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As younger brother of the Black Prince, and fourth son of Edward III, John of Gaunt was not destined to play an important role in the Plantagenet dynasty’s fortunes.

Yet the Black Prince and Edward died before their time, and John found his influence increased with the accession of his young nephew, Richard II.

Throughout Richard’s reign he would face accusations of seeking to usurp the throne, and as a result fluctuated in and out of favour for the rest of his life.

Never enjoying military successes as his brother or father had, John found his form in the dynastic games governing Europe, even claiming kingship of Castile and Leon by marriage.

When Richard exiled his eldest son and heir, Henry of Bolingbroke, it would prove a fatal blow for John.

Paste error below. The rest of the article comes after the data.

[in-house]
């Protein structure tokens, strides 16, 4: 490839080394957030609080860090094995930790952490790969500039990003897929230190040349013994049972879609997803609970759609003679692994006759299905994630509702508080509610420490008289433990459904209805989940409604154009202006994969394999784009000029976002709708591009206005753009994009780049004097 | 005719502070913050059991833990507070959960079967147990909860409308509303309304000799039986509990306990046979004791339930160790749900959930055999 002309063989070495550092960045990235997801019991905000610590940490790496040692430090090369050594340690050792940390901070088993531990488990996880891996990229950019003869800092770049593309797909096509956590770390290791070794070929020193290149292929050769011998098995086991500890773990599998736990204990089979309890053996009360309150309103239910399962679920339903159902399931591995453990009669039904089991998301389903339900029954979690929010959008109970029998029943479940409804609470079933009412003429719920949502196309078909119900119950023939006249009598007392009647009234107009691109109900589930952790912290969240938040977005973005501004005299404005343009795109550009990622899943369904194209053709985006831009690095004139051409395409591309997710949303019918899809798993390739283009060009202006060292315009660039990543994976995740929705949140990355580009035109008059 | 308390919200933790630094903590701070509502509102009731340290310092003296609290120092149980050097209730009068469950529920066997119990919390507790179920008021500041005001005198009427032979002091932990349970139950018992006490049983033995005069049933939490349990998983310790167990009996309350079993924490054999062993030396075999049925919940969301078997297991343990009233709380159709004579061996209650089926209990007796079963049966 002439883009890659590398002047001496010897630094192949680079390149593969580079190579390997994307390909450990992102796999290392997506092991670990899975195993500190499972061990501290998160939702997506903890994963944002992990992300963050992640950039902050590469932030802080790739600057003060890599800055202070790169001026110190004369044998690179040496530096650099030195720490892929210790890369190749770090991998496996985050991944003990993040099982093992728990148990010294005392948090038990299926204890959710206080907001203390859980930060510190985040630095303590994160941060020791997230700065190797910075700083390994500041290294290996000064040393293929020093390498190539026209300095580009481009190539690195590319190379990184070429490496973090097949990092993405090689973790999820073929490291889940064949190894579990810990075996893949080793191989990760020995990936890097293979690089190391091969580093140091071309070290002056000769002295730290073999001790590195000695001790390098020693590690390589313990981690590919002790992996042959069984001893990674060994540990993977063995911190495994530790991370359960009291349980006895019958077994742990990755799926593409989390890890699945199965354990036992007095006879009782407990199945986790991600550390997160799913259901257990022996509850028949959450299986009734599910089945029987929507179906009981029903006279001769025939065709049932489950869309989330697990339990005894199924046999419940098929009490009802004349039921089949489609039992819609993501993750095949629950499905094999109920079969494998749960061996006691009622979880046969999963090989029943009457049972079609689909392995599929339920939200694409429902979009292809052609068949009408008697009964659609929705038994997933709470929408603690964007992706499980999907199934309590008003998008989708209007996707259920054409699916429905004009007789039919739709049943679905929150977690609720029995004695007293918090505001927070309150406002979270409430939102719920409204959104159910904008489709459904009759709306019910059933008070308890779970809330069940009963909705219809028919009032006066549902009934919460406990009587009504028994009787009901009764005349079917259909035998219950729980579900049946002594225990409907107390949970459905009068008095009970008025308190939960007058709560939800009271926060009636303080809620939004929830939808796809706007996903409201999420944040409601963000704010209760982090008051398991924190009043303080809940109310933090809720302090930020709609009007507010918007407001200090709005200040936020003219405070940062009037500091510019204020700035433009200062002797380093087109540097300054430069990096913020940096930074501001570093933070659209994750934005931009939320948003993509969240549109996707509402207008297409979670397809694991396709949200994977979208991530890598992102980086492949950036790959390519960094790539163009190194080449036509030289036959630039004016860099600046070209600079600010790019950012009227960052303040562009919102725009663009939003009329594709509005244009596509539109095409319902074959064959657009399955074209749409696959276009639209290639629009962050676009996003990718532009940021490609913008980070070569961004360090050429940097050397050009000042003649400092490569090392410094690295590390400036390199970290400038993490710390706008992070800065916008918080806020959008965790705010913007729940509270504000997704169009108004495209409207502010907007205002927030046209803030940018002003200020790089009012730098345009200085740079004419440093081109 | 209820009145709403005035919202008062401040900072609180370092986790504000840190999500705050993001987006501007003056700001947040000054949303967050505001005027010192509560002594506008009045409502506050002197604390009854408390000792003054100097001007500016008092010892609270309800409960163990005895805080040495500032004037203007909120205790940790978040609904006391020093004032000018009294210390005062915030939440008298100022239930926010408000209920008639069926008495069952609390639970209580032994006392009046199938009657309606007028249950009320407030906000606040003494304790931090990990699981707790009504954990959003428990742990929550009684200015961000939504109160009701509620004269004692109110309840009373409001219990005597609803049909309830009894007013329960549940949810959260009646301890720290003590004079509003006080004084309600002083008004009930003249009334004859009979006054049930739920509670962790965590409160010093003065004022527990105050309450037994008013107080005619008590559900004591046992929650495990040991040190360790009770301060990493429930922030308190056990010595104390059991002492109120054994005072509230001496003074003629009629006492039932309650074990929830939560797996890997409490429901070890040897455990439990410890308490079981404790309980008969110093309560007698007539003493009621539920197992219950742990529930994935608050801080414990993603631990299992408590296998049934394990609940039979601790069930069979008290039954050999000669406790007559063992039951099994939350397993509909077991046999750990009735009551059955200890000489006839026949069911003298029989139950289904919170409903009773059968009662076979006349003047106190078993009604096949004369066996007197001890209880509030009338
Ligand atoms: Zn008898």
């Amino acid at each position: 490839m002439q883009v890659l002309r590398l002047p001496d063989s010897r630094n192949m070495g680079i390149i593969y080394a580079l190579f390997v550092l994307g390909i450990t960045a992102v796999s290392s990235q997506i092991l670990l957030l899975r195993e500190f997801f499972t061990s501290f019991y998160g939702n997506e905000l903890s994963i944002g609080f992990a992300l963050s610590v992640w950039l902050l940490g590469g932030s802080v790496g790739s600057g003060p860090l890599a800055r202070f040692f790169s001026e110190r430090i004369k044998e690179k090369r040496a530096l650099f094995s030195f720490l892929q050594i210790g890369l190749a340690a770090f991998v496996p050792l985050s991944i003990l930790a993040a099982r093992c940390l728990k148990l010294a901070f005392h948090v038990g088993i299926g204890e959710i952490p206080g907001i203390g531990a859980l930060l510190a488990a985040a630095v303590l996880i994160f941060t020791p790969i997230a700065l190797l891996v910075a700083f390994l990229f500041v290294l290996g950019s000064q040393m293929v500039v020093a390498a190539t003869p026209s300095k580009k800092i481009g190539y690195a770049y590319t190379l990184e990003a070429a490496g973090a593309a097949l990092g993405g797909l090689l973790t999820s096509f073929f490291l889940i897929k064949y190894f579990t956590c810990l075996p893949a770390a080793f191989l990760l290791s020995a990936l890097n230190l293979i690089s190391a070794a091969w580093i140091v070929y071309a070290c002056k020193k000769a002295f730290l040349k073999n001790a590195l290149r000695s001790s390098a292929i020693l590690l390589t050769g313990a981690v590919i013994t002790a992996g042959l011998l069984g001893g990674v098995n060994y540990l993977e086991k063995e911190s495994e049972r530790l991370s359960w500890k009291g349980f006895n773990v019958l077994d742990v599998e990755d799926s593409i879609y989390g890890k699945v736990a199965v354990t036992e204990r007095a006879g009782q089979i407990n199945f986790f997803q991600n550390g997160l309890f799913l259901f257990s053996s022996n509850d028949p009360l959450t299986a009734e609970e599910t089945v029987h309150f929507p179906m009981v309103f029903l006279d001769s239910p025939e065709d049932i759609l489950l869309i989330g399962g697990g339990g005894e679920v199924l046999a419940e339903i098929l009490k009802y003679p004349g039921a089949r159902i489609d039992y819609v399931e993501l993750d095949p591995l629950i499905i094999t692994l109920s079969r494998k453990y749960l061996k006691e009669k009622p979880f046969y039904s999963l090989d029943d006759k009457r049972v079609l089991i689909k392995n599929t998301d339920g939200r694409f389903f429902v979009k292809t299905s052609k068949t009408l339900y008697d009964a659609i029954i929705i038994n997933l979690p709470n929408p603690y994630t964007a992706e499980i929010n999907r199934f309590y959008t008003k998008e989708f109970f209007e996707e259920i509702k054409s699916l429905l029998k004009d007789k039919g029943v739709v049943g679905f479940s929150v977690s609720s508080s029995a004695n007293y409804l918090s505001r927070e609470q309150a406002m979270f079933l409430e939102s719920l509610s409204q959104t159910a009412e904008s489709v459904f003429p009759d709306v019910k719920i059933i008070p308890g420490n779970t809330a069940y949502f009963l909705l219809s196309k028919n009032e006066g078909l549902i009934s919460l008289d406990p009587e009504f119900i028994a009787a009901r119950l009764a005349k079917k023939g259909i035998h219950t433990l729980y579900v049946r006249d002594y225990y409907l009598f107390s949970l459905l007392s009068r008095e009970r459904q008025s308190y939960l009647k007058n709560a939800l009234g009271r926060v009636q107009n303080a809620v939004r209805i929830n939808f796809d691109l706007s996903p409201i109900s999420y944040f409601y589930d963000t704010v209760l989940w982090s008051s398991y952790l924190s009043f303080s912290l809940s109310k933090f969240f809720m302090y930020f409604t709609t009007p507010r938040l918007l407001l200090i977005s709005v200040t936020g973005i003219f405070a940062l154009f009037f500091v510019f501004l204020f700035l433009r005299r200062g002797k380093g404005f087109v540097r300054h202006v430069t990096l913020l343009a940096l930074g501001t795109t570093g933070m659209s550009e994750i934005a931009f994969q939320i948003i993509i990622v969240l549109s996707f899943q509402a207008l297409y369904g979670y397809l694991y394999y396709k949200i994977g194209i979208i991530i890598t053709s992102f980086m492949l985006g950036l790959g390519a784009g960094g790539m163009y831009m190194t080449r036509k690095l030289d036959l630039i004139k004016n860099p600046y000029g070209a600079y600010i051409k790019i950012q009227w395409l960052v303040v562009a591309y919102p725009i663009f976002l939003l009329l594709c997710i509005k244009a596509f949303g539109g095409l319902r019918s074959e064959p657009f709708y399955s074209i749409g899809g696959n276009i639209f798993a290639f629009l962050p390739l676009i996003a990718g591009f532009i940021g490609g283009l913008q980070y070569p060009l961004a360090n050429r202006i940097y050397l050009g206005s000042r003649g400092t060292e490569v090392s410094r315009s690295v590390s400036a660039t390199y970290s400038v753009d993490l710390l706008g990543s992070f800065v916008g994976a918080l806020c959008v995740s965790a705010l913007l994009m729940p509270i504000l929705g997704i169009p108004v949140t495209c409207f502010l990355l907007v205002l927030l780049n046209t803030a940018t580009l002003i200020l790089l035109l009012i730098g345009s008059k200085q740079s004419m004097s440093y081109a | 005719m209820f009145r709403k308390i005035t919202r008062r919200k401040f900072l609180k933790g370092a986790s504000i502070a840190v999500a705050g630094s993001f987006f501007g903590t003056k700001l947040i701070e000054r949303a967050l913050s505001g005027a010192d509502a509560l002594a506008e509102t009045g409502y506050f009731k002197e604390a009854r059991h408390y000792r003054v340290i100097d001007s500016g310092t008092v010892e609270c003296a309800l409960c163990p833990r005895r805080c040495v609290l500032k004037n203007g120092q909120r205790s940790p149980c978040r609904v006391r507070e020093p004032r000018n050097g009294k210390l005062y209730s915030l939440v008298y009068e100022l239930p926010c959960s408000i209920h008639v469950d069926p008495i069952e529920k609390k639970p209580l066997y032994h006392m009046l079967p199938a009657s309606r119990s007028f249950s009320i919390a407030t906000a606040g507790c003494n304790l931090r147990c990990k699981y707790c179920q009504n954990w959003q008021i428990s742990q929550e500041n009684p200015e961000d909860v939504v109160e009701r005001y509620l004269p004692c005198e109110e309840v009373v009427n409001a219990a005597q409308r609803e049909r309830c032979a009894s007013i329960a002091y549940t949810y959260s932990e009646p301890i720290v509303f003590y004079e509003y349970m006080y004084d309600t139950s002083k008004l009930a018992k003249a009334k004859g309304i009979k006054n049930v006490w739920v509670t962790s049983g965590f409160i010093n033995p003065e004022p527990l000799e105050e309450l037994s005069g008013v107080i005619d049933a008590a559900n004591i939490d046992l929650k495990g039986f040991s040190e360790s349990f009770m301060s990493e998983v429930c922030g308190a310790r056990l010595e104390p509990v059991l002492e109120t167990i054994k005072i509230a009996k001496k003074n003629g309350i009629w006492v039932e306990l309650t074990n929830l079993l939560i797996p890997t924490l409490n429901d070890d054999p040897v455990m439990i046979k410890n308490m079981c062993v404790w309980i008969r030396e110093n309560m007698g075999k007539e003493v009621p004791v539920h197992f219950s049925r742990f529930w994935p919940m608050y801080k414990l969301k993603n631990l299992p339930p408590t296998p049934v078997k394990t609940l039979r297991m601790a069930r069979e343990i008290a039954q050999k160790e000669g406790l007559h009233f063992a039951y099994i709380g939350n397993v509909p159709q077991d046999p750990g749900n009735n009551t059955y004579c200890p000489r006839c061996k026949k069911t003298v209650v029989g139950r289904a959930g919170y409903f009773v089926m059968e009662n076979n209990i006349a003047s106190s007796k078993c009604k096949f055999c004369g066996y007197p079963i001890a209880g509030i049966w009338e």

Upon his death in 1399, Richard cancelled the legal documents of Henry’s inheritance; Henry would soon return, and Richard’s days as King would be numbered.

First published in 1904, Armitage-Smith’s authoritative biography of John of Gaunt has set the mark for all those that have followed.

Sir Sydney Armitage-Smith (1876-1932) was a Scholar of New College, Oxford, and a Fellow of University College, London.

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